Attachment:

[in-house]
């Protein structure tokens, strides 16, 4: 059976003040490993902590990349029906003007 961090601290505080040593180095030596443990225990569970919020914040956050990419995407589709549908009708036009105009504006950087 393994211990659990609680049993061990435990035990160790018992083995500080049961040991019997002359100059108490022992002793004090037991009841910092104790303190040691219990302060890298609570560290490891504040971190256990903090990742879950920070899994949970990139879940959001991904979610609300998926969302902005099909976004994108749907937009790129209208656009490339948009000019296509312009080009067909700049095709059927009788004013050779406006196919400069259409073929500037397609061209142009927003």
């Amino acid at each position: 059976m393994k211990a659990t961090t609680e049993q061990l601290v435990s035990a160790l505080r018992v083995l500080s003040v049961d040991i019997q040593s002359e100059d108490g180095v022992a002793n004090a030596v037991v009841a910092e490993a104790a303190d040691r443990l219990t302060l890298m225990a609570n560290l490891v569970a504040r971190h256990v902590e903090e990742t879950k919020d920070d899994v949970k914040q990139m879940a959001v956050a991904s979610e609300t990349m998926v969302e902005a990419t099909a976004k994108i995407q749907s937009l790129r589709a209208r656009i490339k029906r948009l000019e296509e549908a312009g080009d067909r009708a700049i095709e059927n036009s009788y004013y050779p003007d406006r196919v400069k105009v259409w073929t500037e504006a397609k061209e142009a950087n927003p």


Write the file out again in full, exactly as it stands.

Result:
[in-house]
């Protein structure tokens, strides 16, 4: 059976003040490993902590990349029906003007 961090601290505080040593180095030596443990225990569970919020914040956050990419995407589709549908009708036009105009504006950087 393994211990659990609680049993061990435990035990160790018992083995500080049961040991019997002359100059108490022992002793004090037991009841910092104790303190040691219990302060890298609570560290490891504040971190256990903090990742879950920070899994949970990139879940959001991904979610609300998926969302902005099909976004994108749907937009790129209208656009490339948009000019296509312009080009067909700049095709059927009788004013050779406006196919400069259409073929500037397609061209142009927003």
């Amino acid at each position: 059976m393994k211990a659990t961090t609680e049993q061990l601290v435990s035990a160790l505080r018992v083995l500080s003040v049961d040991i019997q040593s002359e100059d108490g180095v022992a002793n004090a030596v037991v009841a910092e490993a104790a303190d040691r443990l219990t302060l890298m225990a609570n560290l490891v569970a504040r971190h256990v902590e903090e990742t879950k919020d920070d899994v949970k914040q990139m879940a959001v956050a991904s979610e609300t990349m998926v969302e902005a990419t099909a976004k994108i995407q749907s937009l790129r589709a209208r656009i490339k029906r948009l000019e296509e549908a312009g080009d067909r009708a700049i095709e059927n036009s009788y004013y050779p003007d406006r196919v400069k105009v259409w073929t500037e504006a397609k061209e142009a950087n927003p």